Japan Display (JPDYY) , which relies more than half of its revenue from Apple (AAPL - Get Report) will receive up to ¥75 billion ($639 million) from Japan's public-private fund in a bid to escape from its loss-making demise.
The Tokyo-based maker of screens for smart devices will issue unsecured subordinated convertible bonds with stock acquisition rights to the Innovation Network Corporation of Japan, and also receive subordinated funds from the public-private backed fund, the company said in a statement Wednesday released after markets closed in Tokyo.
Japan Display shares closed Wednesday up 2.5% at ¥366.00, taking the year-to-date advance to 4.3%.
Japan Display, which generates 53.7% of its revenue on Apple, making it the third-most reliant supplier to the iPhone maker, has booked losses for two consecutive fiscal years - ¥32 billion in the year ended March 2016 -- and remained in the red in the most recent quarter.
Japan Display admitted that its over-reliance on smartphones, which account for 80% of its total sales, has put it in an unstable position, and that it was now aiming to boost the proportion of non-mobile applications, such as the automotive area.
Recent moves to back this statement include sample shipments of a curved LCD for automotives, as well as a new LCD designed for virtual-reality head-mount displays. The company also pointed to displays for notebook PCs, aviation, healthcare and education as areas of development.
Separately, Japan Display also said it would boost its voting rights in JOLED to 51% from 15% to make the OLED maker a subsidiary. JOLED was established by the INCJ last year in an effort to develop, manufacture and sell all things OLED-related, from manufacturing equipment to panels. The Fund still holds 75% in JOLED, while Sony (SNE - Get Report) and Panasonic (PCRFY) each hold 5%.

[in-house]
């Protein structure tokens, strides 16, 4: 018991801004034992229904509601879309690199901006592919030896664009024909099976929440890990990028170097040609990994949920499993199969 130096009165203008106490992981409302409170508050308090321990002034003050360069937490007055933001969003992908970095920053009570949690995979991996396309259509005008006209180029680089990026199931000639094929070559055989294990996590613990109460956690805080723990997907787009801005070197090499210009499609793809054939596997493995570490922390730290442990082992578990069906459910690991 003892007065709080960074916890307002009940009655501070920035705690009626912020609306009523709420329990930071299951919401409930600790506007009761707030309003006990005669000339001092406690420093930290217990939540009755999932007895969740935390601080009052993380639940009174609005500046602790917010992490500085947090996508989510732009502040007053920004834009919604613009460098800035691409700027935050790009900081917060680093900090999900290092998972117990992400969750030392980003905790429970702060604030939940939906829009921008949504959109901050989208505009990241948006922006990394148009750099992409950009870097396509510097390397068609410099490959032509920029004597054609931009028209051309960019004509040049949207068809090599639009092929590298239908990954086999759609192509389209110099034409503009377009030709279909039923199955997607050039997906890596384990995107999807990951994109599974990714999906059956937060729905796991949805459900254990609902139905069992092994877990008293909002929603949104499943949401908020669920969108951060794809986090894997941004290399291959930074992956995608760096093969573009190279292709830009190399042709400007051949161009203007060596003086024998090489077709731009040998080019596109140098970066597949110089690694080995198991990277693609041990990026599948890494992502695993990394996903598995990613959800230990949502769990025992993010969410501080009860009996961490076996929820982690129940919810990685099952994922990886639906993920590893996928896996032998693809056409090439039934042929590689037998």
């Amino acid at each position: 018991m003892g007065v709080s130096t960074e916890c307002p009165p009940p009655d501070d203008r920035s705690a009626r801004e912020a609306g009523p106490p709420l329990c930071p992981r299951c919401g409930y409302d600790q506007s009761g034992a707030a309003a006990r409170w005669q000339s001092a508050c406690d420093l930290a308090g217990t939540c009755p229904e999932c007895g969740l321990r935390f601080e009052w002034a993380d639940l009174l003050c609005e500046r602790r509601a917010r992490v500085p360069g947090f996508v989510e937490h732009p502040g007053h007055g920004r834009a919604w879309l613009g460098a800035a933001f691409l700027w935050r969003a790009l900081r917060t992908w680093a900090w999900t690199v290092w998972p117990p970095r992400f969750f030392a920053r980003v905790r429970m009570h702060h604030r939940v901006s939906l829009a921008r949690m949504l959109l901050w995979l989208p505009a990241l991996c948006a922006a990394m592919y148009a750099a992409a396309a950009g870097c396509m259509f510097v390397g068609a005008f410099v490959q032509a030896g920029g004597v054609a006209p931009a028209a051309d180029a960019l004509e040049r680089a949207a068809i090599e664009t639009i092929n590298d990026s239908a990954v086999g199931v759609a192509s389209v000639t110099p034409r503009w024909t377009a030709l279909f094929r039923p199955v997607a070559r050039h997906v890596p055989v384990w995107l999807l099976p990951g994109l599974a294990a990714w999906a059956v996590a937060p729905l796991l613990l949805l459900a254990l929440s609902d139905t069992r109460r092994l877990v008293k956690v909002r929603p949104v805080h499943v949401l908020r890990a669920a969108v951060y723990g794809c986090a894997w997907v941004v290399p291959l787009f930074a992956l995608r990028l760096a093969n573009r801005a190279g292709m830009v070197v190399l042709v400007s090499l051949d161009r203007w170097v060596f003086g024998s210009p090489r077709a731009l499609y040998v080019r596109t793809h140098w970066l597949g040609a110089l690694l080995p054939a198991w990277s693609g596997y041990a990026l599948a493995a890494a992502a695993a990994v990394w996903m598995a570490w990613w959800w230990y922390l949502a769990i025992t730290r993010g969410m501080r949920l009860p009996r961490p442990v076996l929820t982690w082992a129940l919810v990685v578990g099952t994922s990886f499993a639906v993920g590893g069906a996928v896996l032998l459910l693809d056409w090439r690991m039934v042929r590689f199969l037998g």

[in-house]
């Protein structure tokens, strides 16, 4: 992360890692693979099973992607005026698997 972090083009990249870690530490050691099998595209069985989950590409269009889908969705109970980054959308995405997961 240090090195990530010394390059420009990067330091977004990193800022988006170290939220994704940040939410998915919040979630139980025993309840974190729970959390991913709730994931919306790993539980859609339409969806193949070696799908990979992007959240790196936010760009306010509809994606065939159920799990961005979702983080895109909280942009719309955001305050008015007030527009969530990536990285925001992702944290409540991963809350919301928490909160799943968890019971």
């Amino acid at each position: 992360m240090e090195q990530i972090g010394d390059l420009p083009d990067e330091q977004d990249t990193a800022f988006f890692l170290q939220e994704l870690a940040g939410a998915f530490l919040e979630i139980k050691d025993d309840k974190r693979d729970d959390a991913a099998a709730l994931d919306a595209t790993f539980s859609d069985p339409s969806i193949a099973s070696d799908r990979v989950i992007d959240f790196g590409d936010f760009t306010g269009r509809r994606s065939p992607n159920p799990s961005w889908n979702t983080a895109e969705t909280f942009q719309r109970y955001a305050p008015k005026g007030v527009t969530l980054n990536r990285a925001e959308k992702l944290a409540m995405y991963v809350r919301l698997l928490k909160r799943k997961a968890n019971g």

Apple has invested an unspecified amount in Japan Display's Ishikawa plant in northwest Japan for manufacturing LCDs for its iPhone. The plant could also be used to make OLEDs, which Apple is likely to switch to for its iPhones for 2017. Indeed, Japan Display has also committed to continued development of OLEDs, which provide an advantage over LCDs in viewing angles and color contrast.
Japan Display said it believes OLED displays can be used not just in smartphones, but also to tablets, notebook PCS, and automotive displays.
INCJ, backed both by the government and the private sector, was established in 2009 with an aim to provide support to the country's electronics and technology sector.
As of March 2015, INCJ owned 35.6% of Japan Display, according to its annual report. UBS owned 7.5%, while Sony and Toshiba owned 1.8%.
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